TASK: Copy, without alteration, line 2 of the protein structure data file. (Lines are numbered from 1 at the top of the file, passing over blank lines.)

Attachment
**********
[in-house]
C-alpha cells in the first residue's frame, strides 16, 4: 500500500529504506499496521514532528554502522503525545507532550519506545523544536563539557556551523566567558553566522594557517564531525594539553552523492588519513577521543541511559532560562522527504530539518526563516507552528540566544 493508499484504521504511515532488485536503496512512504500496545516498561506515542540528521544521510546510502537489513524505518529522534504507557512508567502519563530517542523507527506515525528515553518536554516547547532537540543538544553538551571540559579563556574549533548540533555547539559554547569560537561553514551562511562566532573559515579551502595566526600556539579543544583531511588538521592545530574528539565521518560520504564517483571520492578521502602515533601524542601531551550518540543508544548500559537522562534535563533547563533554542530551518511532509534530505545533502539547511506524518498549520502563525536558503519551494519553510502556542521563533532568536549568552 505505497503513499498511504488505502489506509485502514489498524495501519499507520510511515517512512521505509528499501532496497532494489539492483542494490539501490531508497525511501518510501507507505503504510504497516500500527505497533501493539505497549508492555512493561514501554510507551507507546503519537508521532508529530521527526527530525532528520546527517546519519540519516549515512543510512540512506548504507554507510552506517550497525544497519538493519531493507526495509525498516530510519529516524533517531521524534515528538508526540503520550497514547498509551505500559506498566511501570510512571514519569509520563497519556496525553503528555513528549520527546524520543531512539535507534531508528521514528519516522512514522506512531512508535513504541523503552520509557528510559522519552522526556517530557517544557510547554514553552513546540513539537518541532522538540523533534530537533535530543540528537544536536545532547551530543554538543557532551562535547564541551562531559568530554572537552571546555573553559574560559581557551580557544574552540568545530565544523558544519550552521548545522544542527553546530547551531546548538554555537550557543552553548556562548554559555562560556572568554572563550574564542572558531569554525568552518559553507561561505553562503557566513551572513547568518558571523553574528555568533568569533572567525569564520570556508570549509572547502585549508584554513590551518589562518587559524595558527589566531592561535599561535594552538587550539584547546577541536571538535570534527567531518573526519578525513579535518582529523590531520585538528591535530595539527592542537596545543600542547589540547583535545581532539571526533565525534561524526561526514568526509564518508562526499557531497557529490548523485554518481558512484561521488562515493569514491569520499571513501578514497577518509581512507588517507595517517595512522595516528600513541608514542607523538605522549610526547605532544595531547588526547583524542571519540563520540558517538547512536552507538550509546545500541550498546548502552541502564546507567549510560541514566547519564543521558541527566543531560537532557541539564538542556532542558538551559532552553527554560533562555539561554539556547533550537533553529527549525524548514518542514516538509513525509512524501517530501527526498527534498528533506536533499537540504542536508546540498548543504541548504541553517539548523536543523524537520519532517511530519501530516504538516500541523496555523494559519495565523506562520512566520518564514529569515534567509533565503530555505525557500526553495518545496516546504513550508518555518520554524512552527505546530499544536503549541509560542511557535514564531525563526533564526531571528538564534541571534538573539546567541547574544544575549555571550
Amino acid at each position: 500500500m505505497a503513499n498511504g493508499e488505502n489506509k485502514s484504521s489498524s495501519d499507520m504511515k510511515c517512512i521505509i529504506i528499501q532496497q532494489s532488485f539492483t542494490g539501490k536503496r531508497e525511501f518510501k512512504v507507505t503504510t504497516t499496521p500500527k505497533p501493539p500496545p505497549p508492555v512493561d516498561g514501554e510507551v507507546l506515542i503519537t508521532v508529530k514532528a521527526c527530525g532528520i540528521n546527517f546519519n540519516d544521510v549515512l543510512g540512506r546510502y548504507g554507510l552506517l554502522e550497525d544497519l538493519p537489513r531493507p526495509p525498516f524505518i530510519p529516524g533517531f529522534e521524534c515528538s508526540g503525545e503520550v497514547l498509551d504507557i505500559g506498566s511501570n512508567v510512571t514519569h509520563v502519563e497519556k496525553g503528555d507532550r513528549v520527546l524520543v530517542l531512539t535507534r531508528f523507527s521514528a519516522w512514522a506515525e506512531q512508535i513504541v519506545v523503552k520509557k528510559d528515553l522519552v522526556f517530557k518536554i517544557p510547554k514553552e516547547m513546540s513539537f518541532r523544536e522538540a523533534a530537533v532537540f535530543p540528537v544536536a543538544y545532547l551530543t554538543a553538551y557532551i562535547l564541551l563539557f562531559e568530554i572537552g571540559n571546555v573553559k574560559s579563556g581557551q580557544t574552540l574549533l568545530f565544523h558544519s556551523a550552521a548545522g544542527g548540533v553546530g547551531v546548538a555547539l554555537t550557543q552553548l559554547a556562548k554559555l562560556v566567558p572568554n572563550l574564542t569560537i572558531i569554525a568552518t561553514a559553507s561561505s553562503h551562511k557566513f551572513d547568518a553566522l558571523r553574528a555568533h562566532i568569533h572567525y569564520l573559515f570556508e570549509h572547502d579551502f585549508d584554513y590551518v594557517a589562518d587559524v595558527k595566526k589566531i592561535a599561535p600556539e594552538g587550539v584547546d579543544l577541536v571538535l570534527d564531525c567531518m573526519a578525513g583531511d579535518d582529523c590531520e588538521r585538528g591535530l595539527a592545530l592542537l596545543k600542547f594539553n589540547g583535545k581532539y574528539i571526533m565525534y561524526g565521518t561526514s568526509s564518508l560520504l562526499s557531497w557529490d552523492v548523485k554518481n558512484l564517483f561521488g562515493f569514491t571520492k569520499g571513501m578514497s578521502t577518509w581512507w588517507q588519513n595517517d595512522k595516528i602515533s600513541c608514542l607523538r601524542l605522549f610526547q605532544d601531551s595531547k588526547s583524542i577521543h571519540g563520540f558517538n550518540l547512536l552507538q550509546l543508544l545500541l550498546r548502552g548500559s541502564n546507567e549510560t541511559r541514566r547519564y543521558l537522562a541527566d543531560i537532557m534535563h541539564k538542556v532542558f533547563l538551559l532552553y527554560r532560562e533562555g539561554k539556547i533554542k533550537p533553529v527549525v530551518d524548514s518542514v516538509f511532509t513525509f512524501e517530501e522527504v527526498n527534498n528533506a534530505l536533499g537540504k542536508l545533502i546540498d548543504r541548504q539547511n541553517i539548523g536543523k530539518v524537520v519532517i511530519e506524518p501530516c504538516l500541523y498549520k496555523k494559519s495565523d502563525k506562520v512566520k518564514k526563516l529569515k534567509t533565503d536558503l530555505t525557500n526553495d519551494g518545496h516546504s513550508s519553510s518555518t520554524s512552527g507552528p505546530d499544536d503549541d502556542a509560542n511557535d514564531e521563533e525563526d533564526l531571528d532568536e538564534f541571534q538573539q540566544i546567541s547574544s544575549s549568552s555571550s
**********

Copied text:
C-alpha cells in the first residue's frame, strides 16, 4: 500500500529504506499496521514532528554502522503525545507532550519506545523544536563539557556551523566567558553566522594557517564531525594539553552523492588519513577521543541511559532560562522527504530539518526563516507552528540566544 493508499484504521504511515532488485536503496512512504500496545516498561506515542540528521544521510546510502537489513524505518529522534504507557512508567502519563530517542523507527506515525528515553518536554516547547532537540543538544553538551571540559579563556574549533548540533555547539559554547569560537561553514551562511562566532573559515579551502595566526600556539579543544583531511588538521592545530574528539565521518560520504564517483571520492578521502602515533601524542601531551550518540543508544548500559537522562534535563533547563533554542530551518511532509534530505545533502539547511506524518498549520502563525536558503519551494519553510502556542521563533532568536549568552 505505497503513499498511504488505502489506509485502514489498524495501519499507520510511515517512512521505509528499501532496497532494489539492483542494490539501490531508497525511501518510501507507505503504510504497516500500527505497533501493539505497549508492555512493561514501554510507551507507546503519537508521532508529530521527526527530525532528520546527517546519519540519516549515512543510512540512506548504507554507510552506517550497525544497519538493519531493507526495509525498516530510519529516524533517531521524534515528538508526540503520550497514547498509551505500559506498566511501570510512571514519569509520563497519556496525553503528555513528549520527546524520543531512539535507534531508528521514528519516522512514522506512531512508535513504541523503552520509557528510559522519552522526556517530557517544557510547554514553552513546540513539537518541532522538540523533534530537533535530543540528537544536536545532547551530543554538543557532551562535547564541551562531559568530554572537552571546555573553559574560559581557551580557544574552540568545530565544523558544519550552521548545522544542527553546530547551531546548538554555537550557543552553548556562548554559555562560556572568554572563550574564542572558531569554525568552518559553507561561505553562503557566513551572513547568518558571523553574528555568533568569533572567525569564520570556508570549509572547502585549508584554513590551518589562518587559524595558527589566531592561535599561535594552538587550539584547546577541536571538535570534527567531518573526519578525513579535518582529523590531520585538528591535530595539527592542537596545543600542547589540547583535545581532539571526533565525534561524526561526514568526509564518508562526499557531497557529490548523485554518481558512484561521488562515493569514491569520499571513501578514497577518509581512507588517507595517517595512522595516528600513541608514542607523538605522549610526547605532544595531547588526547583524542571519540563520540558517538547512536552507538550509546545500541550498546548502552541502564546507567549510560541514566547519564543521558541527566543531560537532557541539564538542556532542558538551559532552553527554560533562555539561554539556547533550537533553529527549525524548514518542514516538509513525509512524501517530501527526498527534498528533506536533499537540504542536508546540498548543504541548504541553517539548523536543523524537520519532517511530519501530516504538516500541523496555523494559519495565523506562520512566520518564514529569515534567509533565503530555505525557500526553495518545496516546504513550508518555518520554524512552527505546530499544536503549541509560542511557535514564531525563526533564526531571528538564534541571534538573539546567541547574544544575549555571550